Case study #2: Thought = “I don’t have enough book sales yet to validate my talent” → Feeling = Desperate → Action and inaction: Checks book sales constantly, checks book reviews, doesn’t take a writing course, doesn’t take breaks from writing, doesn’t sleep enough, researches competitors’ work constantly → Result = Looking externally to validate talent; burnt out and not producing work she’s proud of; not creating the conditions to develop her talent
Do you see that they’re both creating their own reality?
What do I believe about [my career, relationships, money, fitness, etc]?
Why do I believe this? [Unearth all of the evidence that you’ve collected]
What am I creating for myself that reinforces my current identity? [Pick one thought from the box above]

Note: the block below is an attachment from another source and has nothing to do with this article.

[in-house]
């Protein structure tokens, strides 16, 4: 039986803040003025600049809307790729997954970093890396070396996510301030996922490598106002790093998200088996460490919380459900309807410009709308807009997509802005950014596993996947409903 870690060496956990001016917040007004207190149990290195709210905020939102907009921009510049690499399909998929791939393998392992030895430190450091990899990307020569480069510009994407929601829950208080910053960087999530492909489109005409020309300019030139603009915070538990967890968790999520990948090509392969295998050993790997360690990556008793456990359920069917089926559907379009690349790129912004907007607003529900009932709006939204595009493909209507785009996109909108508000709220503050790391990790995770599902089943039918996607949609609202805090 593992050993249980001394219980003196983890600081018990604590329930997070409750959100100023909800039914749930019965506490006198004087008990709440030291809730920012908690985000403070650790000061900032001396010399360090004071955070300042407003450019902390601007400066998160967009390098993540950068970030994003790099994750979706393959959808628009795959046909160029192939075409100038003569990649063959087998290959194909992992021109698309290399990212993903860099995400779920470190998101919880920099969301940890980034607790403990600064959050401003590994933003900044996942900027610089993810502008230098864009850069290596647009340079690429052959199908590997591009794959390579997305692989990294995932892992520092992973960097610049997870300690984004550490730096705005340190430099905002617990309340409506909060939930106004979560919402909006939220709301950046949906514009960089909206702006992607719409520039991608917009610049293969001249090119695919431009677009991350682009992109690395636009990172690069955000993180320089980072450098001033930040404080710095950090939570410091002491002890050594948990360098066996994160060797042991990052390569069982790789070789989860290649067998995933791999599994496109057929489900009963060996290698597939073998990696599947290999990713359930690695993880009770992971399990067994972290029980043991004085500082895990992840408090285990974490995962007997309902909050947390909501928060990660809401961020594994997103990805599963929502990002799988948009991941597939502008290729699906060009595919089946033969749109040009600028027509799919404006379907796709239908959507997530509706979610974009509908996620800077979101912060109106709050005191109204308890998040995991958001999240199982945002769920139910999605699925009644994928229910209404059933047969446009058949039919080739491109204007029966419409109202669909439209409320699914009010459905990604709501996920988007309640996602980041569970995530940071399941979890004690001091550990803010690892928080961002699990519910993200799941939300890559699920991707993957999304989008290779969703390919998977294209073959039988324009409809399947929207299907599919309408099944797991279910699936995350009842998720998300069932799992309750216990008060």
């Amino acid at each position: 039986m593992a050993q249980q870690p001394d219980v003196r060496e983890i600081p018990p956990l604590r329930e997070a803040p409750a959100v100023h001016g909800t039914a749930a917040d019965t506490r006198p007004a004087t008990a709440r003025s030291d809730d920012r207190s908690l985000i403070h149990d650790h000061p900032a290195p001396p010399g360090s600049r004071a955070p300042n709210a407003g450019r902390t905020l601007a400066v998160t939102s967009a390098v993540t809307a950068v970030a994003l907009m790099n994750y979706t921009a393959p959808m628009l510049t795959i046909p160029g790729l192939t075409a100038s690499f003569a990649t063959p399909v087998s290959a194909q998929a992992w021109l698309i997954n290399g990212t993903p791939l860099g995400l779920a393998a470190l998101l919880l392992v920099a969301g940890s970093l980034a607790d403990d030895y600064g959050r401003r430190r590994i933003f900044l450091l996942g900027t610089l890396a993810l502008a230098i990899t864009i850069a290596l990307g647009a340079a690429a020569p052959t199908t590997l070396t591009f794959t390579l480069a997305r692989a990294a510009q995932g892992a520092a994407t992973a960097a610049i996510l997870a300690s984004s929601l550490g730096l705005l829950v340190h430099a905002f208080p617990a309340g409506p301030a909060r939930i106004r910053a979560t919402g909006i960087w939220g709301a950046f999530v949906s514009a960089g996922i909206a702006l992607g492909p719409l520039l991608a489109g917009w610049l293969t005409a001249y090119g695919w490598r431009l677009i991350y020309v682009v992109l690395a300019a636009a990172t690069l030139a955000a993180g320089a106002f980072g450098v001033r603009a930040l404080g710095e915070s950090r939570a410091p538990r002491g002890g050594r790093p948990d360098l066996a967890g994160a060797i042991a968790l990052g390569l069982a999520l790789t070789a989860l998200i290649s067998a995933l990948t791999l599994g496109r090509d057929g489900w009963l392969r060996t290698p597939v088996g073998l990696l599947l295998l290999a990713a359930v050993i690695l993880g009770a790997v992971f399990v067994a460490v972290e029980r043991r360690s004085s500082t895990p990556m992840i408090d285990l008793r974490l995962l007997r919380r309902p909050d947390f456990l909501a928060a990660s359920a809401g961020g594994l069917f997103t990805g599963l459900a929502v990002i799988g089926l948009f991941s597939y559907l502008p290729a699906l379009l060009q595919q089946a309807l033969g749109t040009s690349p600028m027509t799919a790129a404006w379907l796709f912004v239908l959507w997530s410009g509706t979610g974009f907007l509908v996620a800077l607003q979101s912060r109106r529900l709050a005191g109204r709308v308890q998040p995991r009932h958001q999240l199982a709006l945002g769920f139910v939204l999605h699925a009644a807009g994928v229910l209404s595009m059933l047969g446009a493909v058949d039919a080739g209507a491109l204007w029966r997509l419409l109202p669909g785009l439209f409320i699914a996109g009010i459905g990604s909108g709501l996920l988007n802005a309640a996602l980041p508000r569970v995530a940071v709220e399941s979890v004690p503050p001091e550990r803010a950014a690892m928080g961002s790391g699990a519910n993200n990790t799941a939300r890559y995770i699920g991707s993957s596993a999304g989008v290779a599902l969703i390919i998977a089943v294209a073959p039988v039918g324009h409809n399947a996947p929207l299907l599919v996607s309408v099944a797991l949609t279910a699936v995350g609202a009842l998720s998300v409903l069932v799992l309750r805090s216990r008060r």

Does your result create evidence for your original thought? It must. If it doesn’t, reach out to me for help.
Do you see — as clearly as you could see with the case studies — that you are creating your own reality?
In a dream world, you identity what you’ve been believing, you identify what you’d like to believe and — bam — problem solved. Unfortunately, life ain’t so simple or linear. The good news is, this keeps me in business 🙂
What would you like to believe about your current result or circumstance? Go wild — what’s the craziest, most outrageous belief that you’d secretly love to have? You can believe anything.
What we’ve just done is gone to your intentional model — the thoughts, feelings, actions, and results that you’d like to have. But often, there’s a gap between where you are unintentionally, right now and where you’d like to be intentionally.